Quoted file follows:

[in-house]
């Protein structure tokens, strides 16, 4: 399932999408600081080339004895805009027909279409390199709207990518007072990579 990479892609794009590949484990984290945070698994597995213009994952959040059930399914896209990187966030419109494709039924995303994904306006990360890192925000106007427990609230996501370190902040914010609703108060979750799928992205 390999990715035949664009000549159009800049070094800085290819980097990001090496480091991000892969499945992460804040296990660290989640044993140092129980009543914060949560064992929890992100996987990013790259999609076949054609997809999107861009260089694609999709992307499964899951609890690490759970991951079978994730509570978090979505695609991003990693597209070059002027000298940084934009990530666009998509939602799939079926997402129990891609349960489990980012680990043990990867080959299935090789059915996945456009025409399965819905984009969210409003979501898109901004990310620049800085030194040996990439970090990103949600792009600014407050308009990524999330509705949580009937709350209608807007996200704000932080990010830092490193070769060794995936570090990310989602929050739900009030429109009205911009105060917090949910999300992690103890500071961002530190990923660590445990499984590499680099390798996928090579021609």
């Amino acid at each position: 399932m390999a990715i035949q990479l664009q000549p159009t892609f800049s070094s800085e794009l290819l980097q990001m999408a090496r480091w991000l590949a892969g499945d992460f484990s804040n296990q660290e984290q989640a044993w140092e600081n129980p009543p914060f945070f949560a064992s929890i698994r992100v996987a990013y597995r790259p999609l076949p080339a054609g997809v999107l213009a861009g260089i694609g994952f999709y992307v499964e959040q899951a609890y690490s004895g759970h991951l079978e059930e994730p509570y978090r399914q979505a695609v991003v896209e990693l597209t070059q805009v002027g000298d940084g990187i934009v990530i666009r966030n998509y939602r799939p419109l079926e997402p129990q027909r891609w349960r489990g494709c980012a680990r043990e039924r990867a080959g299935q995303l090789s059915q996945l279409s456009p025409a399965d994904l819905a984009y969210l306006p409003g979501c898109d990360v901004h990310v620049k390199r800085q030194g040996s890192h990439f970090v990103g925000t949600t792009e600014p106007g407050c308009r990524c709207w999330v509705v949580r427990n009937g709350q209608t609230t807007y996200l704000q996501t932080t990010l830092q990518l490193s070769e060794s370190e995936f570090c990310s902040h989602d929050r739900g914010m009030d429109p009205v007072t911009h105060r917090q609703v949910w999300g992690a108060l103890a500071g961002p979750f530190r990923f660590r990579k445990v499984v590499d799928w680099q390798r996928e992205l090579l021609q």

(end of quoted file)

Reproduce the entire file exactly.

[in-house]
């Protein structure tokens, strides 16, 4: 399932999408600081080339004895805009027909279409390199709207990518007072990579 990479892609794009590949484990984290945070698994597995213009994952959040059930399914896209990187966030419109494709039924995303994904306006990360890192925000106007427990609230996501370190902040914010609703108060979750799928992205 390999990715035949664009000549159009800049070094800085290819980097990001090496480091991000892969499945992460804040296990660290989640044993140092129980009543914060949560064992929890992100996987990013790259999609076949054609997809999107861009260089694609999709992307499964899951609890690490759970991951079978994730509570978090979505695609991003990693597209070059002027000298940084934009990530666009998509939602799939079926997402129990891609349960489990980012680990043990990867080959299935090789059915996945456009025409399965819905984009969210409003979501898109901004990310620049800085030194040996990439970090990103949600792009600014407050308009990524999330509705949580009937709350209608807007996200704000932080990010830092490193070769060794995936570090990310989602929050739900009030429109009205911009105060917090949910999300992690103890500071961002530190990923660590445990499984590499680099390798996928090579021609």
């Amino acid at each position: 399932m390999a990715i035949q990479l664009q000549p159009t892609f800049s070094s800085e794009l290819l980097q990001m999408a090496r480091w991000l590949a892969g499945d992460f484990s804040n296990q660290e984290q989640a044993w140092e600081n129980p009543p914060f945070f949560a064992s929890i698994r992100v996987a990013y597995r790259p999609l076949p080339a054609g997809v999107l213009a861009g260089i694609g994952f999709y992307v499964e959040q899951a609890y690490s004895g759970h991951l079978e059930e994730p509570y978090r399914q979505a695609v991003v896209e990693l597209t070059q805009v002027g000298d940084g990187i934009v990530i666009r966030n998509y939602r799939p419109l079926e997402p129990q027909r891609w349960r489990g494709c980012a680990r043990e039924r990867a080959g299935q995303l090789s059915q996945l279409s456009p025409a399965d994904l819905a984009y969210l306006p409003g979501c898109d990360v901004h990310v620049k390199r800085q030194g040996s890192h990439f970090v990103g925000t949600t792009e600014p106007g407050c308009r990524c709207w999330v509705v949580r427990n009937g709350q209608t609230t807007y996200l704000q996501t932080t990010l830092q990518l490193s070769e060794s370190e995936f570090c990310s902040h989602d929050r739900g914010m009030d429109p009205v007072t911009h105060r917090q609703v949910w999300g992690a108060l103890a500071g961002p979750f530190r990923f660590r990579k445990v499984v590499d799928w680099q390798r996928e992205l090579l021609q």